Florida Republicans Weigh Primary Options In South Florida, members of two Republican clubs chat about the candidates vying for votes in the state's winner-take-all GOP primary, scheduled for Tuesday.
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Florida Republicans Weigh Primary Options

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Florida Republicans Weigh Primary Options

Florida Republicans Weigh Primary Options

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STEVE INSKEEP, Host:

NPR's Linda Wertheimer has been talking with voters in south Florida about their choices.

LINDA WERTHEIMER: Campaigners were recruiting in the student union when we were there, including an enthusiastic Jesus Valentino(ph) for Ron Paul.

WERTHEIMER: And while I am not gay myself, I think they should be allowed to get married. But I don't think I want to spend more taxes dollars to do so.

WERTHEIMER: We met with Cuban American members of the Republican club at FIU. They are finding their choices difficult.

WERTHEIMER: Frankly, I'm terrified of Giuliani's foreign policy. Republicans are, you know, originally from their foundations, isolationists and more, you know, intra-America rather than, you know, the interventionist foreign policy - originally. And none of these candidates are so much in that mold.

WERTHEIMER: So where does that leave you, do you think?

WERTHEIMER: In a nice little state of limbo here, you know.

WERTHEIMER: Juan Carlos Robina(ph) is majoring in political science. He voted early for McCain, who proved to be the favorite with this group.

WERTHEIMER: He's always stuck to his guns, but has been willing to compromise like immigration which is a big issue for me. Maybe being Hispanic gives me a different perspective, but I see the fact that people already here, we need to realize that they're not going anywhere. We need to start getting them into the system, how - whatever word you want to use for it.

WERTHEIMER: Johnny Betancourt(ph) is a chemistry major. I asked him about Cuba.

WERTHEIMER: Coming from a more Americanized family, that actually wouldn't be a voting issue for me or probably my parents. In fact, national intervention in Cuba might be seen more like an analogue to spreading democracy in the Middle East.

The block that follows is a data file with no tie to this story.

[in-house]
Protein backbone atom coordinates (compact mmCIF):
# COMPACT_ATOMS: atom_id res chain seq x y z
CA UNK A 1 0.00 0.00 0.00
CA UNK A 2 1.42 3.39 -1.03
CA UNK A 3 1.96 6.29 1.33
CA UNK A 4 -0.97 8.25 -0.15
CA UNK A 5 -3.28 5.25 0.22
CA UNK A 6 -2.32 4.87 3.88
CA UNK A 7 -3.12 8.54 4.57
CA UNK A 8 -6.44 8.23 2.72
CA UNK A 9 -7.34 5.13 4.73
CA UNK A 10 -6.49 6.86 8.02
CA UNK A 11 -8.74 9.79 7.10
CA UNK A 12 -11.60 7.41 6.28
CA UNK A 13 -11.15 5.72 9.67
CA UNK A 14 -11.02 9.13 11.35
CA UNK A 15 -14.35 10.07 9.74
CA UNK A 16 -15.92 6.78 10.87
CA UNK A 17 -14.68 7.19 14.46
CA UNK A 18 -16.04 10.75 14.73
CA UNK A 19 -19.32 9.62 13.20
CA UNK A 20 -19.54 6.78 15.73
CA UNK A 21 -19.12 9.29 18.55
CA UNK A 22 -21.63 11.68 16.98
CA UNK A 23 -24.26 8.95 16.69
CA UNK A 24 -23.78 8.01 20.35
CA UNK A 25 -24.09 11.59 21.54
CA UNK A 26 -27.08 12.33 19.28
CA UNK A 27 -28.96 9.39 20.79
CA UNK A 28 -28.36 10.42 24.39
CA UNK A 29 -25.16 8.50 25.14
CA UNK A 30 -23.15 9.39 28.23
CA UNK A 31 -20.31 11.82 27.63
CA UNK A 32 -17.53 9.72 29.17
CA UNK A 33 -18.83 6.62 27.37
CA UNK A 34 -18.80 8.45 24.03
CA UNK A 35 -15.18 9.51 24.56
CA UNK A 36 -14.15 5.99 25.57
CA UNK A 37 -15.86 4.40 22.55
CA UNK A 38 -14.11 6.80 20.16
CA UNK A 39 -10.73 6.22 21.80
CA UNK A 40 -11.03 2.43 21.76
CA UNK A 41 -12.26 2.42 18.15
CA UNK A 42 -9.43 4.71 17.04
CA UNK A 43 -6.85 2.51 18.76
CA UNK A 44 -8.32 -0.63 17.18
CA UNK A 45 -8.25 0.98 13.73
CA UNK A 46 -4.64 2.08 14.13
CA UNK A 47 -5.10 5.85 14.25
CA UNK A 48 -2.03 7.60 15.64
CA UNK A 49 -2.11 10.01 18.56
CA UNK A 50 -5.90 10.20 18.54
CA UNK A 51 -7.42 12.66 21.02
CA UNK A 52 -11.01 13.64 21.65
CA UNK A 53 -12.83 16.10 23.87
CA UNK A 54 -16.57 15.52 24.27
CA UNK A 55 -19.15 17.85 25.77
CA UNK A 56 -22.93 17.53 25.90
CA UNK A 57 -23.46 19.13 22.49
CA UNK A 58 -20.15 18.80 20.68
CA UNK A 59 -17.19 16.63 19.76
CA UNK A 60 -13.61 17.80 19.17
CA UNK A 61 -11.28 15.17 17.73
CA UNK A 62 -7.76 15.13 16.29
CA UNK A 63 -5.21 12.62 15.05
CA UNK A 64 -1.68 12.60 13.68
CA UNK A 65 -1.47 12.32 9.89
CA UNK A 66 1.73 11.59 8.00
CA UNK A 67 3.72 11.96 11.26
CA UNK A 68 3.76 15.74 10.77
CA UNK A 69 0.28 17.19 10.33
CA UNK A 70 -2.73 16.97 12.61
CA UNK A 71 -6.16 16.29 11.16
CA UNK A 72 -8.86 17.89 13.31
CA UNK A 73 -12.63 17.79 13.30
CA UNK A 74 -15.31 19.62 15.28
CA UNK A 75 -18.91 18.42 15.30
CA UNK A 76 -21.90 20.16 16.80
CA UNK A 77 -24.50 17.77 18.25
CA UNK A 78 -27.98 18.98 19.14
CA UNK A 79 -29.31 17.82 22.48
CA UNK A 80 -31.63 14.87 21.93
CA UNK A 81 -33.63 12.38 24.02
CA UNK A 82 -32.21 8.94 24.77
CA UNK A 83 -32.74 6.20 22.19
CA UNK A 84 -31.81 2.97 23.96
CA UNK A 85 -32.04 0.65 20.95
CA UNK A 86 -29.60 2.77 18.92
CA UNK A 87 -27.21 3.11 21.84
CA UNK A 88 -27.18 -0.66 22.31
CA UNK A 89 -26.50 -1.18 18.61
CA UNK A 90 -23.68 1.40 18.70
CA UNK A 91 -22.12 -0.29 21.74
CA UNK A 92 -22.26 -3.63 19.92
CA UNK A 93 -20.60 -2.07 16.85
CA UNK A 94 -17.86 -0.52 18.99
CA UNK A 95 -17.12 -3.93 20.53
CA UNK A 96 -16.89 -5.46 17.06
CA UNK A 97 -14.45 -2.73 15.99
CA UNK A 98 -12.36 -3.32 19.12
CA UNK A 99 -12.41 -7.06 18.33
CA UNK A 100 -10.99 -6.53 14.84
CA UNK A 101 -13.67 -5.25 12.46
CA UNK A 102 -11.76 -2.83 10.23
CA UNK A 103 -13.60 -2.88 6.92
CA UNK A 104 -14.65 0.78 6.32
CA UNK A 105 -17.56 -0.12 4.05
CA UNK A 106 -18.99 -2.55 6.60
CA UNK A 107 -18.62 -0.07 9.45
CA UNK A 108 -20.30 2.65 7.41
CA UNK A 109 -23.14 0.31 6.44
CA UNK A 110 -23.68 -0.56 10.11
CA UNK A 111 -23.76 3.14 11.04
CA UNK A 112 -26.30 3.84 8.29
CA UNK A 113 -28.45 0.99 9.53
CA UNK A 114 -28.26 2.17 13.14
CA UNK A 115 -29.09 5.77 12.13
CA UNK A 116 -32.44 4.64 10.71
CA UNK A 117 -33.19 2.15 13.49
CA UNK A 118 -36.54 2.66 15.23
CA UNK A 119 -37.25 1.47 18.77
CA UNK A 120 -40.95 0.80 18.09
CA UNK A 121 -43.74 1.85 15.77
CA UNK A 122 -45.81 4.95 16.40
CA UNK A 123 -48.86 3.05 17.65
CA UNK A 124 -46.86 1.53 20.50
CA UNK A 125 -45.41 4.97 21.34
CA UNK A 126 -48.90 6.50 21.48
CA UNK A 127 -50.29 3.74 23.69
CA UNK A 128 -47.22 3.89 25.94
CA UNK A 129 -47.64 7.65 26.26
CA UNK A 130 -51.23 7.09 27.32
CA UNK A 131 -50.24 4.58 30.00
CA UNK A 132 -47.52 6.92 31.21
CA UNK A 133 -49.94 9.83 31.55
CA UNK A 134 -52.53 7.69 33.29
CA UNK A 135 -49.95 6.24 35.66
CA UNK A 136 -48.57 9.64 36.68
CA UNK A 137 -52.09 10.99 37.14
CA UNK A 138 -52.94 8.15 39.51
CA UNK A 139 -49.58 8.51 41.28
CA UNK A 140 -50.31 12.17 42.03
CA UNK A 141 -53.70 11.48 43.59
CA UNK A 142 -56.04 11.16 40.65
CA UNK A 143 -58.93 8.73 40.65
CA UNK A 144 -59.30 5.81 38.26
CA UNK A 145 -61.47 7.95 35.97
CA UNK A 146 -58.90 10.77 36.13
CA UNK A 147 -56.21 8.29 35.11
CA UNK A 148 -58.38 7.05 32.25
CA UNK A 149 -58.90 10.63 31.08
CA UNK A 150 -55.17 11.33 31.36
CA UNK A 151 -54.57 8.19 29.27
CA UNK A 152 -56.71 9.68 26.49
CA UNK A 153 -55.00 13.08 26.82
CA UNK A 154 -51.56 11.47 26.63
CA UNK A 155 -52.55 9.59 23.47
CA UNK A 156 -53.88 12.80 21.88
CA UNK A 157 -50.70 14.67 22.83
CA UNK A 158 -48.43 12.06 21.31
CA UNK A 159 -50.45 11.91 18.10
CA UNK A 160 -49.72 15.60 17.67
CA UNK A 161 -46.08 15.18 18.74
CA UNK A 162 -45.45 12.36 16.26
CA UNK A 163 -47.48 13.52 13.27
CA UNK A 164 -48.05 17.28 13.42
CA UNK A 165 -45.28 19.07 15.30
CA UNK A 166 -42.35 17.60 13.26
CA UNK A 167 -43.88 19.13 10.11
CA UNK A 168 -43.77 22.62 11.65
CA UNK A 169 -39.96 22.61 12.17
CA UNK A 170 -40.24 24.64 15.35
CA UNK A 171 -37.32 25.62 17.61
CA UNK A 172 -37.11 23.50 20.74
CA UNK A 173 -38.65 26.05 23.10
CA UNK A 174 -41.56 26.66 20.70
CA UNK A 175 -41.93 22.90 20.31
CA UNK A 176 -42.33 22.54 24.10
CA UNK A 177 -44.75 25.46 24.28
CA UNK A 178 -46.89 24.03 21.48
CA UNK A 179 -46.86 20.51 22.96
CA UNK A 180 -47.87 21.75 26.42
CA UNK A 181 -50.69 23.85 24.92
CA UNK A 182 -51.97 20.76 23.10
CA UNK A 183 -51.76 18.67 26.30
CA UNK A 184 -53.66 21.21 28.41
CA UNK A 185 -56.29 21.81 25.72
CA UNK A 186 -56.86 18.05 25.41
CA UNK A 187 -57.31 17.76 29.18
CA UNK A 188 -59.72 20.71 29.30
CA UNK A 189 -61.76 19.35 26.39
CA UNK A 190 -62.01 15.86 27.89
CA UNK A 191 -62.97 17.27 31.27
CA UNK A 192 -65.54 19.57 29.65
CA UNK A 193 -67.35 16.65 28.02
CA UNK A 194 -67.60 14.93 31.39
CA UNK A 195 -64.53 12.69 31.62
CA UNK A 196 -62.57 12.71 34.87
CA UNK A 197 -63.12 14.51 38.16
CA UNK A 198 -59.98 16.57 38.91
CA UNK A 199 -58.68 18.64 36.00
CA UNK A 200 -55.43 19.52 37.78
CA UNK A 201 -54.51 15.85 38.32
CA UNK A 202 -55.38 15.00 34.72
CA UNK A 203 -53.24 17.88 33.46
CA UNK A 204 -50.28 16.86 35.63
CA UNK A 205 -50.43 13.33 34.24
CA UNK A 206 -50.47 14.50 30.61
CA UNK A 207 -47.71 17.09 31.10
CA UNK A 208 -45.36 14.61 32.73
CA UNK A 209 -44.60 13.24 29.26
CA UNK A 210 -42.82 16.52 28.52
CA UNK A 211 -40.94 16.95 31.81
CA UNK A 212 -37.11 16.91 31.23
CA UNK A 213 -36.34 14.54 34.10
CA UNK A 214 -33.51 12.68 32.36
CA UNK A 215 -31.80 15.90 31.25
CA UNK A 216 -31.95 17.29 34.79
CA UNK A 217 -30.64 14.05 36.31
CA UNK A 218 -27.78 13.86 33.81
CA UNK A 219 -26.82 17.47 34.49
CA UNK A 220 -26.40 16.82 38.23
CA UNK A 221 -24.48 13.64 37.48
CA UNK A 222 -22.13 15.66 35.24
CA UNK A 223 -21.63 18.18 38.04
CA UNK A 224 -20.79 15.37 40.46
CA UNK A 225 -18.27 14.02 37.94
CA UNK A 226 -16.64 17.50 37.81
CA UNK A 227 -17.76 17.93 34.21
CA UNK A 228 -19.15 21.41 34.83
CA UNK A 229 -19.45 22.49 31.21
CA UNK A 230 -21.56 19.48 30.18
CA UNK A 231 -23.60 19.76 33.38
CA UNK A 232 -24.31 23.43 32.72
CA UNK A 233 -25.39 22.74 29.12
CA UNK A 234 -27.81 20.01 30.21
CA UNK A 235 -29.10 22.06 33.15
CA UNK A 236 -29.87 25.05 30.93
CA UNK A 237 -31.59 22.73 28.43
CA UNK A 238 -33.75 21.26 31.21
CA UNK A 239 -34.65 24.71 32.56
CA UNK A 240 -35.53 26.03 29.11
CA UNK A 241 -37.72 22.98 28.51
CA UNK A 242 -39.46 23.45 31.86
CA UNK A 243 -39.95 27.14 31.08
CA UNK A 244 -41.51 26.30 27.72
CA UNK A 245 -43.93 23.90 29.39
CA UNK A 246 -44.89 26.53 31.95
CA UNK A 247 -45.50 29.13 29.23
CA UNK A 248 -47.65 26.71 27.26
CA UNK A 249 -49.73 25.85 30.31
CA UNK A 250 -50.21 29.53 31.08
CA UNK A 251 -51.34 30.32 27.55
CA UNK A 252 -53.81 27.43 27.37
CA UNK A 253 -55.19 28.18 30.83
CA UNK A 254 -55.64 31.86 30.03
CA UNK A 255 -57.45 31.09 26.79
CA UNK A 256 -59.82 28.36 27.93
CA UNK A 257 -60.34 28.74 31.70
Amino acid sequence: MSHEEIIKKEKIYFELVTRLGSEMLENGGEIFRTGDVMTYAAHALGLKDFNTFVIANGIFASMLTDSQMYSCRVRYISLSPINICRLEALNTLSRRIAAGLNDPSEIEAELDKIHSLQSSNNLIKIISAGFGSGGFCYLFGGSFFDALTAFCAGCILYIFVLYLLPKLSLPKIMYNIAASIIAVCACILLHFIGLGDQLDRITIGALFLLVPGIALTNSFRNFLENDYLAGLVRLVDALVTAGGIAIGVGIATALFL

WERTHEIMER: We met with members of the Broward County Republican Club at a law firm where Lee Monty(ph) was one of several who described themselves as investors. Lee Monty is for Mitt Romney.

WERTHEIMER: I like to think Mitt fits. I think his experience as a CEO is very valuable because since I'm interested in the markets and investments, every conservative thing that I want him to be he is. I mean, think he's perfect.

WERTHEIMER: Jack Fernari(ph) is a retired businessman, and he was critical.

WERTHEIMER: I find his behavior offensive. I find him calling himself a Catholic offensive. If you can't control your own family, you're not going to control this country. And if you can't control your libido, I have a problem about what kind of president you're going to make. We went through that in the '90s with Bill Clinton. I wouldn't like to see it done on our side.

WERTHEIMER: Ron Price(ph) says he is a libertarian Republican like Alan Greenspan. Price told us he is supporting McCain, but only sort of.

WERTHEIMER: I'm making a pragmatic decision. I don't think Romney's electable because of his religion. I don't think Giuliani's electable because of what you've heard said here tonight. And they're probably two of the best qualified. I would say McCain is electable and probably the only one of the candidates that has a possibility of winning in November.

WERTHEIMER: Linda Wertheimer, NPR News, Fort Lauderdale.

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